Columbia Law School issued an advisory from its think tank, the Law, Rights and Religion Project, which includes a statement from Dr. Katherine Franke, the James L. Dohr Professor of Law.
“While the draft notes that the decision does not reach other issues such as contraception, same-sex marriage, and laws criminalizing same-sex sex, Justice Alito’s draft opinion kicks the constitutional legs out from under the decisions recognizing those rights, and it’s hard to see upon what constitutional principles they will rest if this opinion becomes law,” says Franke in a statement issued by Columbia’s Center for Gender and Sexuality Law, where she serves as director. “Should this opinion be officially issued by the Court, it will eliminate not only constitutional protections for abortion, but well-settled legal principles on which basic personal rights have rested for over 60 years.”
Warner notes that the final ruling, if it remains unchanged, could doubly impact LBGTQ+ individuals. “First, LGBTQ+ people need and deserve access to abortions, just as cisgender and heterosexual people do,” says Warner. “Second, this is only the beginning, the tip of the iceberg, in the erosion of our civil liberties and hard-won legal victories.”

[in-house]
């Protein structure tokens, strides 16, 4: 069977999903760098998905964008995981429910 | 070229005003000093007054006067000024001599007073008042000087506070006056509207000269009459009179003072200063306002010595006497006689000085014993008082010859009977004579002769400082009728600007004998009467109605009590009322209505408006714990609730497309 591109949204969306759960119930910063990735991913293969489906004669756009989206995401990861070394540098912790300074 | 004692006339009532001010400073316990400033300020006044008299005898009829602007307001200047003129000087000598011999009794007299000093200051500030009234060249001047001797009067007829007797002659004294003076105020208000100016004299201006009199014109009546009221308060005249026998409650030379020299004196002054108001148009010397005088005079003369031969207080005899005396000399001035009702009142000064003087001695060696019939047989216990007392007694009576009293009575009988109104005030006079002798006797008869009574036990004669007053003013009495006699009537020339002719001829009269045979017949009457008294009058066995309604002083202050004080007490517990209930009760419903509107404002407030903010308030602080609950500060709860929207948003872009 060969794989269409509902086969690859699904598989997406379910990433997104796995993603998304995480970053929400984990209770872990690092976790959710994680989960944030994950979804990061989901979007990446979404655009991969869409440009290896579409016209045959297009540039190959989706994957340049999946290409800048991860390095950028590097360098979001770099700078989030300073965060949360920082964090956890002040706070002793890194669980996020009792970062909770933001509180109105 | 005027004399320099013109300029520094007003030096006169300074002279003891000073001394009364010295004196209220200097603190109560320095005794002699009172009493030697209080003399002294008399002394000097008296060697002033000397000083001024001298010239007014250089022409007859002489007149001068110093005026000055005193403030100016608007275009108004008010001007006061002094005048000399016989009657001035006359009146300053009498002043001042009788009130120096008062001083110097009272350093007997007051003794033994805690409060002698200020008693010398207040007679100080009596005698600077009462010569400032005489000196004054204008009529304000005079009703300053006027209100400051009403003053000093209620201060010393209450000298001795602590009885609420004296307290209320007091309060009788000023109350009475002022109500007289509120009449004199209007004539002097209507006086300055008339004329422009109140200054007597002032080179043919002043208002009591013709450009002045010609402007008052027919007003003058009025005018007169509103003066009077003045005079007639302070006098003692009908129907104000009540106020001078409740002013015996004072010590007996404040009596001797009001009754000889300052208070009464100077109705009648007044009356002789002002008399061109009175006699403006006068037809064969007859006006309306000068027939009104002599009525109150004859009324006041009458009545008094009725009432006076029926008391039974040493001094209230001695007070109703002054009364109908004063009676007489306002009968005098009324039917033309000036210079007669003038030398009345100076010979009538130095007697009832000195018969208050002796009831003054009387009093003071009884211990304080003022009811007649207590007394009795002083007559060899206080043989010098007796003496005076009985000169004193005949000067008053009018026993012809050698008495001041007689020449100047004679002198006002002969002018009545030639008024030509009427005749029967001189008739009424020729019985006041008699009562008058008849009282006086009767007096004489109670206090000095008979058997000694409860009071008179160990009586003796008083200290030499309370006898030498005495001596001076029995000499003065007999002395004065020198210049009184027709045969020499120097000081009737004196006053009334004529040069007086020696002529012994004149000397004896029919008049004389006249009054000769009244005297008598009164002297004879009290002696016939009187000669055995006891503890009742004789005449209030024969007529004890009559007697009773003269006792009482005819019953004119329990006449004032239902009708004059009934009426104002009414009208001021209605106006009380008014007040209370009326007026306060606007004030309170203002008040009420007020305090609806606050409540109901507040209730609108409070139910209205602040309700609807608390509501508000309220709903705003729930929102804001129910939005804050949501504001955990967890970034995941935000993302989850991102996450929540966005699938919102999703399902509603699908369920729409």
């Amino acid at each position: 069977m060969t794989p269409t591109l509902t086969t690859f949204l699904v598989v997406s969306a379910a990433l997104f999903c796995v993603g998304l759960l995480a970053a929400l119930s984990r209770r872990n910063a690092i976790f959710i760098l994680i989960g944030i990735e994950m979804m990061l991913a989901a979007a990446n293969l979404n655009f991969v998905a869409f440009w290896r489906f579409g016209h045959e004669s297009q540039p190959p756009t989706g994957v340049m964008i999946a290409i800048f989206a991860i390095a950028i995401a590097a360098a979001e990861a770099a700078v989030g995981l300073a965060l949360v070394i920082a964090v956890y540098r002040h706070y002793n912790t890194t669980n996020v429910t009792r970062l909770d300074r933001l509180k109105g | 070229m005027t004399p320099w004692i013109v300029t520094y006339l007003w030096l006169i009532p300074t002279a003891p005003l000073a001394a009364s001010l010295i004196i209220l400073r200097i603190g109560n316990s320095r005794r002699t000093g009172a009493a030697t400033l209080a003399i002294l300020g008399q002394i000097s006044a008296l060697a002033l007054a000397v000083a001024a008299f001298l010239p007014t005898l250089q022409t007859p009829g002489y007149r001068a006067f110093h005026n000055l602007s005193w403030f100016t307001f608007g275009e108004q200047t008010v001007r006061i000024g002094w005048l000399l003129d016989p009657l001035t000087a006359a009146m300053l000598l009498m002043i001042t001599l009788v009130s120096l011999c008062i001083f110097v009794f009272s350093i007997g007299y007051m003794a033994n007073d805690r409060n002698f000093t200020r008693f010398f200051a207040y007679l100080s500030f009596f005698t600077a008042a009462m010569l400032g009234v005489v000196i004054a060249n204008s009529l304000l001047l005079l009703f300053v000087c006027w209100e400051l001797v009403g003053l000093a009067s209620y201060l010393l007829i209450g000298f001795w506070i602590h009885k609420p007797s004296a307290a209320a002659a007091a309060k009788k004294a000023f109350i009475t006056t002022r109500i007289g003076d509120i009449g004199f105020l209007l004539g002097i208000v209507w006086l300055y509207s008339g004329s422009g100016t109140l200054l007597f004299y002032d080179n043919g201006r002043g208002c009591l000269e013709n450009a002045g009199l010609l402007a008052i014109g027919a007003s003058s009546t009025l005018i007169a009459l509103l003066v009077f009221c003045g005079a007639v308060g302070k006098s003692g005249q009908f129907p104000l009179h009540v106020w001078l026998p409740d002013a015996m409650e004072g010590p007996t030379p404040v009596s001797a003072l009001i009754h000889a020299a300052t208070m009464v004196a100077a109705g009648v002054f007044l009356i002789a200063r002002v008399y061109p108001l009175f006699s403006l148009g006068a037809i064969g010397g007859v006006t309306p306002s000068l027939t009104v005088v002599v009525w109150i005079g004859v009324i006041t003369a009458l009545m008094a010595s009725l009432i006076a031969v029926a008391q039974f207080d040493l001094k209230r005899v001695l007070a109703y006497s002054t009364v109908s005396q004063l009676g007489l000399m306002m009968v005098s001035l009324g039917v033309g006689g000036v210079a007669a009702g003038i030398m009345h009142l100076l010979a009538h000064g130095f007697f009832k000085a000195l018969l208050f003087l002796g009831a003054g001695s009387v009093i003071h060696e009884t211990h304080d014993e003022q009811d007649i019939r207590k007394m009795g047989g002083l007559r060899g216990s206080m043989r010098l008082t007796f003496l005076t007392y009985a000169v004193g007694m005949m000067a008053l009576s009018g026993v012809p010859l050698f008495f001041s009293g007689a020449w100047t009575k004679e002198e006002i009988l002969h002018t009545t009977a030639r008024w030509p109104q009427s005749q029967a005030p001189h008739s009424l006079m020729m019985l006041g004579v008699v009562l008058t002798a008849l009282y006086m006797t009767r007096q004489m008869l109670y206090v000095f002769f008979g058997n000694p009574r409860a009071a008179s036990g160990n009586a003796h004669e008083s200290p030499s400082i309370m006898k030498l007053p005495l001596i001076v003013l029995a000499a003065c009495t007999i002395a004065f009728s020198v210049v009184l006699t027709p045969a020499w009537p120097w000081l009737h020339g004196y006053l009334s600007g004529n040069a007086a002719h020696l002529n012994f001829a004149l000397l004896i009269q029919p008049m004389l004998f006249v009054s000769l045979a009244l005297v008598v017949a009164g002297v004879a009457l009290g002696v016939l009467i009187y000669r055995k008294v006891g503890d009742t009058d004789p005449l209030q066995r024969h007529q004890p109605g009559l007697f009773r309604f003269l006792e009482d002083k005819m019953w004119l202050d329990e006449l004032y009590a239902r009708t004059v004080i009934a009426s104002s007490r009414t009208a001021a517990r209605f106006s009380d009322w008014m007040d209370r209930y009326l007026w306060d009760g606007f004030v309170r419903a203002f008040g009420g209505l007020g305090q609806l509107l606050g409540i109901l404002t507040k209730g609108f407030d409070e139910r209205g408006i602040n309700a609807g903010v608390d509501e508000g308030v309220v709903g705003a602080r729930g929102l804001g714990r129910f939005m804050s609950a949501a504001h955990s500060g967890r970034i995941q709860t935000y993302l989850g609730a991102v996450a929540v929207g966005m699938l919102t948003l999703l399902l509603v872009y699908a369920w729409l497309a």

Warner further explains that the leaked SCOTUS opinion declares that only rights that are “deeply rooted in this Nation’s history and tradition” and “implicit in the concept of ordered liberty” are protected, with the five signatories refusing to frame the matter as a right of personal autonomy and of control over one’s own body. “This is what concerns me,” Warner wrote in an email to Diverse. Alito suggests in his Obergefell dissentd that the right to same-sex marriage is not among those rights deeply engrained in American history and tradition. “If this isn’t a telegraphed threat, I don’t know what is,” Warner remarks.
'Steppingstone or slippery slope'
Dr. Godfried Asante, an assistant professor of communication at San Diego State University, researches and publishes on race and LBGTQ+ issues in the U.S. and Ghana. He says he sees similarities between the two countries, particularly around the role of evangelicals in the anti-abortion movement. “Because I study LGBT rights in both the U.S. and in West Africa, I’ve seen what these evangelical groups are looking for, the kind of national identity, the kind of nation that they're looking for,” Asante says. He says measures are being proposed in Ghana to toughen repressive laws that already exist and to ban discussions of LGBTQ+ issues on social media in schools and other public spaces.